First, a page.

THE POPULATION PROBLEM
THE PROBLEM OF THE INCREASING NUMBERS ININDIA
THE PLANNER PROPOSES, POPULATION DISPOSES
“No country can be overpopulated if there is work for everyone”.
—–Jawahar Lal Nehru
Over-Population is one of the numerous problems facing India. It is a burning question of the day. It has been engaging the attention of the public and the press for a pretty long time. Much has been said and written about this problem of ever increasing numbers. During the last century, Malthus, a well-known economist; had stated in his famous essay on population that population increased at a much faster rate than food supply. Malthus seems to be quite true if we look at the conditions prevailing in our country to- day.
India occupies only 2.4 percent of the total land area of the world but the population of the country is 16 percent of the total global population. According to the 1991 census, the population of India had crossed the 882 million mark. What is more, it is still increasing at an alarming rate. It is rising at the rate of about one million heads every month. According to 2001 Census, the population of India crossed the 1000 million mark. This crossing of the billion mark has shaken the government and the people of India to the bones. Since 1947, the population of India has increased by 360 millions. This means we have added an entire population of the erstwhile USSR. Every year, the increase in India’s Population equals the population of Australia. The situation is just staggering. The production of food cannot keep pace with the alarming increase in numbers.
The causes of this problem are not very far to seek. Ours is a hot country. So we have a high birth rate. The boys and girls of our country grow and mature sexually at an early age. Early marriages are common even today, especially in the rural areas. Moreover, the birth of a baby is supposed to be the work of God. Illiteracy and ignorance are still rampant Bog families still carry prestige with them. So the birth rate is quite high. On the other hand, medical facilities have increased a lot since independence. It has led to decrease in the death-rate. The population is, therefore, increasing at a terrific speed. Last but not the least, there is a lack of the means of recreation for the masses. This and many other social factors are at work. They account for this serious problem facing the country.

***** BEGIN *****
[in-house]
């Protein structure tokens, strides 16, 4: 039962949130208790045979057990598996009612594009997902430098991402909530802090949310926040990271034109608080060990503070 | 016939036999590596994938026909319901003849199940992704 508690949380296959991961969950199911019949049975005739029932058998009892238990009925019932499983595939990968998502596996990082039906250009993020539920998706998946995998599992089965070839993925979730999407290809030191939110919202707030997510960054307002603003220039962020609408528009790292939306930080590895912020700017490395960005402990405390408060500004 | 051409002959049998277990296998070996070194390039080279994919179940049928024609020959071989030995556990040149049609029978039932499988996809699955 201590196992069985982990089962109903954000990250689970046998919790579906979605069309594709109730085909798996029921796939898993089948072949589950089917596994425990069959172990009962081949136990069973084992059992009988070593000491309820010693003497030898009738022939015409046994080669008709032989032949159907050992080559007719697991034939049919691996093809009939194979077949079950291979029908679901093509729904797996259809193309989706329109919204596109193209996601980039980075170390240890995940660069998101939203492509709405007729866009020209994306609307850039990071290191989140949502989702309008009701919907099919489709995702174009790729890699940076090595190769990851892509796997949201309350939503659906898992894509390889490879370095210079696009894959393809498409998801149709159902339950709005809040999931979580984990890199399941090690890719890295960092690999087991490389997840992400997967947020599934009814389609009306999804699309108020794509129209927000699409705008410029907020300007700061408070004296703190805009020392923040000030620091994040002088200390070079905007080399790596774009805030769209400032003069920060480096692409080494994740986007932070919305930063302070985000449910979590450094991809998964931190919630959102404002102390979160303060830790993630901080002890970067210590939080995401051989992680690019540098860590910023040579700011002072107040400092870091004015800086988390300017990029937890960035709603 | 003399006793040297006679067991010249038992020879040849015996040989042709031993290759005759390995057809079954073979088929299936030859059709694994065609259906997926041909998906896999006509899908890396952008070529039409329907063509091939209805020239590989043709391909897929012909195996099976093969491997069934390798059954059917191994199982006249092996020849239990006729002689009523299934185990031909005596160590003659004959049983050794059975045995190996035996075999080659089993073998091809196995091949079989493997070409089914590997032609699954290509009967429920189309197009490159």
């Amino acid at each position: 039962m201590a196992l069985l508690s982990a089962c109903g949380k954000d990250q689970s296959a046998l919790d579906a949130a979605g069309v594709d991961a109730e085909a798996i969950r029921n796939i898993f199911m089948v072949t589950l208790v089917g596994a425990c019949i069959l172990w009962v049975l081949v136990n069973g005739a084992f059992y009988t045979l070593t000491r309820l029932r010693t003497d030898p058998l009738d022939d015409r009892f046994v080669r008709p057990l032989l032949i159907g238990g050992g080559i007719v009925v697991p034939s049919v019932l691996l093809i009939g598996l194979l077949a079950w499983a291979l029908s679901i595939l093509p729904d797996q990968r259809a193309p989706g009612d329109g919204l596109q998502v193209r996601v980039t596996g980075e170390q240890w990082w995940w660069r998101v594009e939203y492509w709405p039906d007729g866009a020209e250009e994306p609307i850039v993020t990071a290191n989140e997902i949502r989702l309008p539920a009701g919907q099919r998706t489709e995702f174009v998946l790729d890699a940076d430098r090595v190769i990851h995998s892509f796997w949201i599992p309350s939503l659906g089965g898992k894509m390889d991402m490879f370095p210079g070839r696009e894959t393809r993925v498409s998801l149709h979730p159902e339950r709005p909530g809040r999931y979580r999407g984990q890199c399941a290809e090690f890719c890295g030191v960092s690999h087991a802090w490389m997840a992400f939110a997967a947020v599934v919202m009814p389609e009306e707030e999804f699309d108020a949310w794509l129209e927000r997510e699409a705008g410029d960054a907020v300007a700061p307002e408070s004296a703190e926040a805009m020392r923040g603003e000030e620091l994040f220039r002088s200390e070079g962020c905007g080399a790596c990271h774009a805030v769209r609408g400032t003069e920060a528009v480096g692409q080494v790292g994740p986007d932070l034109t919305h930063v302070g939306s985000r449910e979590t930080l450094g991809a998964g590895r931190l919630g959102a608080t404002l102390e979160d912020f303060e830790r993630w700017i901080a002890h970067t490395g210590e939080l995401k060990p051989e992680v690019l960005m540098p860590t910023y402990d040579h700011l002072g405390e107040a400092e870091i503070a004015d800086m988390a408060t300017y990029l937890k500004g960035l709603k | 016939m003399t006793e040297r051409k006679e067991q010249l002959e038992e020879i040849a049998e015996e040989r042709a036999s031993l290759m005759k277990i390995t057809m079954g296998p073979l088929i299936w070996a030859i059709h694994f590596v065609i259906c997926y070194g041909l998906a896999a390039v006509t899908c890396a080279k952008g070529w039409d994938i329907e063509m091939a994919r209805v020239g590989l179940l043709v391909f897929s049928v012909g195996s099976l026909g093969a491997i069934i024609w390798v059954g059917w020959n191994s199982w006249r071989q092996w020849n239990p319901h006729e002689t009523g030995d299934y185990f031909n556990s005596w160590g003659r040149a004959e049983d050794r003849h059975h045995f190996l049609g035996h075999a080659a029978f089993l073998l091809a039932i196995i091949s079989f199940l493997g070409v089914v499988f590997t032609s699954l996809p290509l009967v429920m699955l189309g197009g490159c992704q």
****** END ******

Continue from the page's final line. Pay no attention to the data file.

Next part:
The problem of ever increasing numbers must be solved on a top priority basis. Unless it is solved our Five Year Plans cannot raise our standard of living. No plan for employment can succeed in its absence. The food problem will remain as it is. So, for the future prosperity of the nation, every effort must be made to solve it.
A planned population control programme should be launched to check this phenomenal growth in population in our country. The first step, of course is the education of the people. Their whole mental outlook must be changed. They have to realize that it is a sin to have a large family. Besides this, an improvement in the economic condition of the people will also bring down the birth rate. Family planning schemes should be made popular. Attractive incentives should be given to those couples who come forward to plan their families. Those who refuse to all in line should be suitably penalized and discouraged. Medicines, operations and other devices, that help in checking the birth-rate should be made available to all. They should not be limited to cities only. They must reach the rural India.